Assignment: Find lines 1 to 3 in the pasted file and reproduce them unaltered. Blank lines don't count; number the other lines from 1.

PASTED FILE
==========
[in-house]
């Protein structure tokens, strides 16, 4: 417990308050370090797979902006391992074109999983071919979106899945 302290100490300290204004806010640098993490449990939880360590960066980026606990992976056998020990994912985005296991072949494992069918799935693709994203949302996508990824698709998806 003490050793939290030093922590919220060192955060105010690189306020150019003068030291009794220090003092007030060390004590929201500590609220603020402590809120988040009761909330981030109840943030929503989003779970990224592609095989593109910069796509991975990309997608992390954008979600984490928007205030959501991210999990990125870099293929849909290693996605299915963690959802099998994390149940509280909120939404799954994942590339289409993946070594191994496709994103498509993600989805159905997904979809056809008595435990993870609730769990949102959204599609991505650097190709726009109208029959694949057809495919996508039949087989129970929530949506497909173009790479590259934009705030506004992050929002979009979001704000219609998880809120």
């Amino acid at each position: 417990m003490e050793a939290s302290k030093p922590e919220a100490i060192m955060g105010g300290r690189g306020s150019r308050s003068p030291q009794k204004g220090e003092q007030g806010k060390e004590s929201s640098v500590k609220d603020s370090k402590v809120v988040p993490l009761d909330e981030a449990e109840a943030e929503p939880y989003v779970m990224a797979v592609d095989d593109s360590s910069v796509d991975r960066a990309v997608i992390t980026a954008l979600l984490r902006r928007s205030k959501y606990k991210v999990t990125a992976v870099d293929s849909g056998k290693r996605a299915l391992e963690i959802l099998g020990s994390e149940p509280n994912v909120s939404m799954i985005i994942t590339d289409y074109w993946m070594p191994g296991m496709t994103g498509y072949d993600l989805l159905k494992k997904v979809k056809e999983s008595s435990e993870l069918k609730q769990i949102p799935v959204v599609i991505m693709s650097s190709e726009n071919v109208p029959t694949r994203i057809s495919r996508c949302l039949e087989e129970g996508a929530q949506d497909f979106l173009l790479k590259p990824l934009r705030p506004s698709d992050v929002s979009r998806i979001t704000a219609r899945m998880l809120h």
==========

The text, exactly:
[in-house]
């Protein structure tokens, strides 16, 4: 417990308050370090797979902006391992074109999983071919979106899945 302290100490300290204004806010640098993490449990939880360590960066980026606990992976056998020990994912985005296991072949494992069918799935693709994203949302996508990824698709998806 003490050793939290030093922590919220060192955060105010690189306020150019003068030291009794220090003092007030060390004590929201500590609220603020402590809120988040009761909330981030109840943030929503989003779970990224592609095989593109910069796509991975990309997608992390954008979600984490928007205030959501991210999990990125870099293929849909290693996605299915963690959802099998994390149940509280909120939404799954994942590339289409993946070594191994496709994103498509993600989805159905997904979809056809008595435990993870609730769990949102959204599609991505650097190709726009109208029959694949057809495919996508039949087989129970929530949506497909173009790479590259934009705030506004992050929002979009979001704000219609998880809120």
């Amino acid at each position: 417990m003490e050793a939290s302290k030093p922590e919220a100490i060192m955060g105010g300290r690189g306020s150019r308050s003068p030291q009794k204004g220090e003092q007030g806010k060390e004590s929201s640098v500590k609220d603020s370090k402590v809120v988040p993490l009761d909330e981030a449990e109840a943030e929503p939880y989003v779970m990224a797979v592609d095989d593109s360590s910069v796509d991975r960066a990309v997608i992390t980026a954008l979600l984490r902006r928007s205030k959501y606990k991210v999990t990125a992976v870099d293929s849909g056998k290693r996605a299915l391992e963690i959802l099998g020990s994390e149940p509280n994912v909120s939404m799954i985005i994942t590339d289409y074109w993946m070594p191994g296991m496709t994103g498509y072949d993600l989805l159905k494992k997904v979809k056809e999983s008595s435990e993870l069918k609730q769990i949102p799935v959204v599609i991505m693709s650097s190709e726009n071919v109208p029959t694949r994203i057809s495919r996508c949302l039949e087989e129970g996508a929530q949506d497909f979106l173009l790479k590259p990824l934009r705030p506004s698709d992050v929002s979009r998806i979001t704000a219609r899945m998880l809120h």